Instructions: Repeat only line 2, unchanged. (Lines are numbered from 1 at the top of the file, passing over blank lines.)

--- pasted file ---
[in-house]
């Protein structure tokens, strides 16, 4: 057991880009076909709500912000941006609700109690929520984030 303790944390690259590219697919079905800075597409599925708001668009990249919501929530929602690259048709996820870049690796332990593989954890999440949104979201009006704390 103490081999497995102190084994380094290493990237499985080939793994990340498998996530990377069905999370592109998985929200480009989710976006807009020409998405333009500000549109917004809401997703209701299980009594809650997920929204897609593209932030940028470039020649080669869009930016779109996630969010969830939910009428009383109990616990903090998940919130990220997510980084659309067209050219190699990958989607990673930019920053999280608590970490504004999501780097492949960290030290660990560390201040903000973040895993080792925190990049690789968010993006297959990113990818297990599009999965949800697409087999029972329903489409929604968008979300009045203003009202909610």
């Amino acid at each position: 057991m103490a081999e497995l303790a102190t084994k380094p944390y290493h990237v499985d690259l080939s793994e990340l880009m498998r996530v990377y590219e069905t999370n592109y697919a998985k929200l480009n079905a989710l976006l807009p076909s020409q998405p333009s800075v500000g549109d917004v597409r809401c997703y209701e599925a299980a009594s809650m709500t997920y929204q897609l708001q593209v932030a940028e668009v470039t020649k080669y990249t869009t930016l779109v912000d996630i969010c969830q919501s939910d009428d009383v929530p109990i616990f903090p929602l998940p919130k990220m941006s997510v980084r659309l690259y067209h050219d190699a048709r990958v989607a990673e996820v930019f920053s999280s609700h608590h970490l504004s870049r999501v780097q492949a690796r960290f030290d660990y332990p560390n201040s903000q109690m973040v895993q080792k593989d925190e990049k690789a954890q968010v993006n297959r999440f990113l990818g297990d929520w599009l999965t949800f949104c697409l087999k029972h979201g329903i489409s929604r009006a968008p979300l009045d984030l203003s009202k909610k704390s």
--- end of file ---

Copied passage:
């Protein structure tokens, strides 16, 4: 057991880009076909709500912000941006609700109690929520984030 303790944390690259590219697919079905800075597409599925708001668009990249919501929530929602690259048709996820870049690796332990593989954890999440949104979201009006704390 103490081999497995102190084994380094290493990237499985080939793994990340498998996530990377069905999370592109998985929200480009989710976006807009020409998405333009500000549109917004809401997703209701299980009594809650997920929204897609593209932030940028470039020649080669869009930016779109996630969010969830939910009428009383109990616990903090998940919130990220997510980084659309067209050219190699990958989607990673930019920053999280608590970490504004999501780097492949960290030290660990560390201040903000973040895993080792925190990049690789968010993006297959990113990818297990599009999965949800697409087999029972329903489409929604968008979300009045203003009202909610």